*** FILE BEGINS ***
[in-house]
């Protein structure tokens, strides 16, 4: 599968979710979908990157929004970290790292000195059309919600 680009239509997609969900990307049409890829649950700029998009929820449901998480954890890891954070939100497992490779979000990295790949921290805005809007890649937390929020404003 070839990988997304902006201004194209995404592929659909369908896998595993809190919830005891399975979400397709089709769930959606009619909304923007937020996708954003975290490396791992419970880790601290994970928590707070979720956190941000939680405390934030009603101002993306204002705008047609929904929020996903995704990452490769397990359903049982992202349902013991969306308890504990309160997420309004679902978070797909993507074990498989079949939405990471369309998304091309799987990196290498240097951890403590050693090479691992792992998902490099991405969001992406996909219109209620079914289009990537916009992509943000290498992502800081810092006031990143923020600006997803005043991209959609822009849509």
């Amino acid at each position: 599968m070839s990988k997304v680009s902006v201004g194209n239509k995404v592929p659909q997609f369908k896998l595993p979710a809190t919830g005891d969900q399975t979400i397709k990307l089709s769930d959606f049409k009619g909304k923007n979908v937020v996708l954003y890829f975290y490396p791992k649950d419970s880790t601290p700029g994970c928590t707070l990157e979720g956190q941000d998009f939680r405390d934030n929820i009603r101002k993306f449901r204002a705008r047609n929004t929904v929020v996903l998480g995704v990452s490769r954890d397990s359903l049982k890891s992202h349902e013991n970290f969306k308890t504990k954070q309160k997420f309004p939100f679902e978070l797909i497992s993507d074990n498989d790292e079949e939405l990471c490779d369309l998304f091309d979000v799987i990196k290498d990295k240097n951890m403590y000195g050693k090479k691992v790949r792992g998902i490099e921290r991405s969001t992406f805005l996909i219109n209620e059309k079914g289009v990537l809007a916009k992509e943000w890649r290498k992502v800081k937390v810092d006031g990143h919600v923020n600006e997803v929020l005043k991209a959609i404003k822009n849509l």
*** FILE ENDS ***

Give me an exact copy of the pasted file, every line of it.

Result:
[in-house]
């Protein structure tokens, strides 16, 4: 599968979710979908990157929004970290790292000195059309919600 680009239509997609969900990307049409890829649950700029998009929820449901998480954890890891954070939100497992490779979000990295790949921290805005809007890649937390929020404003 070839990988997304902006201004194209995404592929659909369908896998595993809190919830005891399975979400397709089709769930959606009619909304923007937020996708954003975290490396791992419970880790601290994970928590707070979720956190941000939680405390934030009603101002993306204002705008047609929904929020996903995704990452490769397990359903049982992202349902013991969306308890504990309160997420309004679902978070797909993507074990498989079949939405990471369309998304091309799987990196290498240097951890403590050693090479691992792992998902490099991405969001992406996909219109209620079914289009990537916009992509943000290498992502800081810092006031990143923020600006997803005043991209959609822009849509």
């Amino acid at each position: 599968m070839s990988k997304v680009s902006v201004g194209n239509k995404v592929p659909q997609f369908k896998l595993p979710a809190t919830g005891d969900q399975t979400i397709k990307l089709s769930d959606f049409k009619g909304k923007n979908v937020v996708l954003y890829f975290y490396p791992k649950d419970s880790t601290p700029g994970c928590t707070l990157e979720g956190q941000d998009f939680r405390d934030n929820i009603r101002k993306f449901r204002a705008r047609n929004t929904v929020v996903l998480g995704v990452s490769r954890d397990s359903l049982k890891s992202h349902e013991n970290f969306k308890t504990k954070q309160k997420f309004p939100f679902e978070l797909i497992s993507d074990n498989d790292e079949e939405l990471c490779d369309l998304f091309d979000v799987i990196k290498d990295k240097n951890m403590y000195g050693k090479k691992v790949r792992g998902i490099e921290r991405s969001t992406f805005l996909i219109n209620e059309k079914g289009v990537l809007a916009k992509e943000w890649r290498k992502v800081k937390v810092d006031g990143h919600v923020n600006e997803v929020l005043k991209a959609i404003k822009n849509l």